- No refined sugar-Limit your consumption of added sugar to 2 grams per servings to cut calories, and cravings. Naturally occurring sugar (like lactose in yogurt, or fructose in fruit) doesn’t count, so check the label. If sugar, high fructose corn syrup, corn sugar, dextrose, sucrose, etc. are one of the top five ingredients, SKIP IT!!
- Pick Hearty Grains-Fiber is key when you’re looking to lose weight, and though veggies are the obvious choice for getting your fill, they’re not the only way to go. Whole grains are another option. You should get at least three servings of whole grains per day, yet most Americans eat only one. Look for the words 100% whole grain on products, and beware of those that say multigrain or made with whole grain. Another tip,the fiber content. Choose bread with at least 3 grams of fiber per slice and cereal with 5 grams or more per serving.
- Crack some eggs-Following a breakfast of eggs and turkey bacon, people ate 450 fewer calories through noon the next day than they did after having a bagel with cream cheese and yogurt. This is because eggs are high in protein and are more satiating than a carb-loaded meal.
- Do Lunch at Breakfast-Don’t like the standard breakfast foods? Simply have lunch or dinner foods in the A.M. instead. In addition to giving you more options, this diet philosophy helps you redistribute your calories over the day in a healthier way. Dinner and lunch entrees typically have more calories, so if you fill up earlier, you won’t be hungry enough to have a 1000kcal dinner. Skip the bowl of cereal and put last night’s leftovers into play.
- Brown Bag your Lunch-Dieters consumed about 240 calories more on days they ate a meal in a restaurant compared with days they didn’t eat out. So unless you’ve done your homework before you order, you’re taking a gamble that special is as healthy as it sounds. You have more control over your lunch when you prepare it in your own kitchen.
- Order Soup and Salad-Eat more for less? YES!! Foods such as broth based soups, veggies and fruit have fewer calories for the same volume as fattier fare but satisfy you nonetheless.
- Take a Walk- Your body is designed for movement, take a moment to remind yourself about all the benefits of moving your body. Remember exercise actually improves your body’s ability to burn stored body fat.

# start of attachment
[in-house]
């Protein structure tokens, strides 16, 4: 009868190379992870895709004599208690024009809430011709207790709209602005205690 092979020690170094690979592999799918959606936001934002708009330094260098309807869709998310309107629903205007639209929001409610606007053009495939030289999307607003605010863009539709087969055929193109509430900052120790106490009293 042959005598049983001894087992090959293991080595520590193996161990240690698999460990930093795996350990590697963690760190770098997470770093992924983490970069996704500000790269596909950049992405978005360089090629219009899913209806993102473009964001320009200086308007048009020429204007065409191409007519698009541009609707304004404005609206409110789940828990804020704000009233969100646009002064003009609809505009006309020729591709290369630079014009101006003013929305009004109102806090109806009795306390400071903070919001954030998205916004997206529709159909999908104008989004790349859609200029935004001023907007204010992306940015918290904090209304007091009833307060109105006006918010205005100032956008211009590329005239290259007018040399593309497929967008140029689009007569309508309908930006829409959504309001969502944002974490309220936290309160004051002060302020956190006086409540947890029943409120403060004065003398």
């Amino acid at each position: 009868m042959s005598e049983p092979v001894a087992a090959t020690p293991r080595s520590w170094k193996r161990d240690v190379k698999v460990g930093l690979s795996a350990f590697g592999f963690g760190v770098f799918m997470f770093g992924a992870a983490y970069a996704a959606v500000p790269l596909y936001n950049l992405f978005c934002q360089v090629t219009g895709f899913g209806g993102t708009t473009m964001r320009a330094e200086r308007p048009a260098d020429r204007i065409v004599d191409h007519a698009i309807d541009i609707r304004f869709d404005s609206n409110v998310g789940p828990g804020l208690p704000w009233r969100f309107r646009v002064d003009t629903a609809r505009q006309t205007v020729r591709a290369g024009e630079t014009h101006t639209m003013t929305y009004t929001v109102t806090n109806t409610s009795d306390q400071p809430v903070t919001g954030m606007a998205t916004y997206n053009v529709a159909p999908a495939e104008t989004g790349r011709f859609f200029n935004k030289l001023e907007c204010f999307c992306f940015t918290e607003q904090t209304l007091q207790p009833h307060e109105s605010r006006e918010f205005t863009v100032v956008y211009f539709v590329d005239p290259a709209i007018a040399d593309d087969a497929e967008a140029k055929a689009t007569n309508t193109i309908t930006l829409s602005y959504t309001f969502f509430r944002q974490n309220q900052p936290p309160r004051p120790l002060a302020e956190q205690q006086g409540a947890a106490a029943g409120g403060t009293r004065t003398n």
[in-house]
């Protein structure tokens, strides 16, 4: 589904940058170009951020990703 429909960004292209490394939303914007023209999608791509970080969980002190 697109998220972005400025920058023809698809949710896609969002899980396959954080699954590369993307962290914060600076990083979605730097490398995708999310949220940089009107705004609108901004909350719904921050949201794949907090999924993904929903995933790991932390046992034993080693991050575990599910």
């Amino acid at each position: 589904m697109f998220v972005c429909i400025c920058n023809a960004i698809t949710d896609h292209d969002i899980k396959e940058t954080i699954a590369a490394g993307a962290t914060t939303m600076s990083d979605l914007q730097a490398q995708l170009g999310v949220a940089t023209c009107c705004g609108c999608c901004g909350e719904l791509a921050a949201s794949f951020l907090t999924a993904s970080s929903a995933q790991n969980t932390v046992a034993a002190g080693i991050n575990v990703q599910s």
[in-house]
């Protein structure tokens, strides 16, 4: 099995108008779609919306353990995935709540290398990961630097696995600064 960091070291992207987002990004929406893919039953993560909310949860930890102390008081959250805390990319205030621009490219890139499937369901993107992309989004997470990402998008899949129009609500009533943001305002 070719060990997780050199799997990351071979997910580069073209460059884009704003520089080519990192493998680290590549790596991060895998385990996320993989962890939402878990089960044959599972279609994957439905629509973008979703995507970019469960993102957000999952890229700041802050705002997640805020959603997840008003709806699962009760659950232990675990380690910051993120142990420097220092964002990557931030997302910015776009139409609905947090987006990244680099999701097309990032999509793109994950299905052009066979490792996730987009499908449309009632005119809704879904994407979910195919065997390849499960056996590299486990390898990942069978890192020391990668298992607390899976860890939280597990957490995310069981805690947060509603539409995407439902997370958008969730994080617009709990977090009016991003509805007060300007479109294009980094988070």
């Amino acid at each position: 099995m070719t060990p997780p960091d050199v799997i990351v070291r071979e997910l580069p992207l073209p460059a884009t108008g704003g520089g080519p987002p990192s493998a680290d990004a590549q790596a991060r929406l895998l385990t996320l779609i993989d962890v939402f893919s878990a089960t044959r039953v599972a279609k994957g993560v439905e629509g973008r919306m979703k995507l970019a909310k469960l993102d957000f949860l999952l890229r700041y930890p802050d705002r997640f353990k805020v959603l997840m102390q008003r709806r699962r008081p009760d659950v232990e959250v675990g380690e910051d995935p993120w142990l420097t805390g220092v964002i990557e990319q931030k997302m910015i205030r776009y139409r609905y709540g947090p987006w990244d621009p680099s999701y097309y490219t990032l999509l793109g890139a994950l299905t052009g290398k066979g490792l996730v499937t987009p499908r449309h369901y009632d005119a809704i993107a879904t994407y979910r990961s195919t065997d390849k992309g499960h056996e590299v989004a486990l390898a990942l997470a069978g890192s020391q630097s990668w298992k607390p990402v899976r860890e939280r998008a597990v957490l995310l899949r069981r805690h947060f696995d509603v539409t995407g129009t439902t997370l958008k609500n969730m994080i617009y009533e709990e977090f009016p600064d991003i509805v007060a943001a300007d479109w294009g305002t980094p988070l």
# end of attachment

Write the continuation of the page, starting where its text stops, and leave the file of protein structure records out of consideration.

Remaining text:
- Fill up on fresh stuff-Choose veggies that appear similar to how they looked when they dropped off the vine or were harvested from the soil and you’ll automatically eat low-calorie because most fat and sugar gets added to our food in the cooking or manufacturing process.
- Pump up Protein-Protein is the most satiating nutrient. Eat it at every meal and you’ll feel full all day long. Shoot for about 8oz of lean meat daily for an extra 56 grams of protein daily!
- Eat more beans-Beans, beans, they’re good for your….weight! Beans are just about the most fiber packed out there-----1/2 cup black beans has 8 grams of fiber. Fiber is a miracle nutrient for weight loss, partly because we absorb fewer calories from high fiber foods than from those with less fiber. It also increases feelings of fullness. On average Americans eat only 15 grams of fiber per day; the recommended amount is 25-35 grams. One cup of beans get you about halfway to your goal.
- Goal-Start with a Salad- “I already do that,” you say. Great, but is your salad more than 100 calories? Probably! Do you load it up with fatty toppings such like full-fat dressing? Likely. Studies show that eating about 2 cups of pure vegetable with 1 ½ tablespoons of low fat dressing with a sprinkle of low fat cheese will fill you up, so you’ll eat less of your entrée.
- Goal-Go Fish-It’s a healthier source of protein than red meat, thanks to its low levels of saturated fat, and unlike most red meats and poultry, fish offers omega-3 fatty acids, which protect against heart disease, and maybe even cancer and depression. Plus, most fish is lean, so you get a lot of fill-up for your calorie buck.
- Goal-Remake your plate-Half your plate should consist of lean protein and the other half fresh vegetables and whole grains. EAT YOUR PROTEIN FIRST!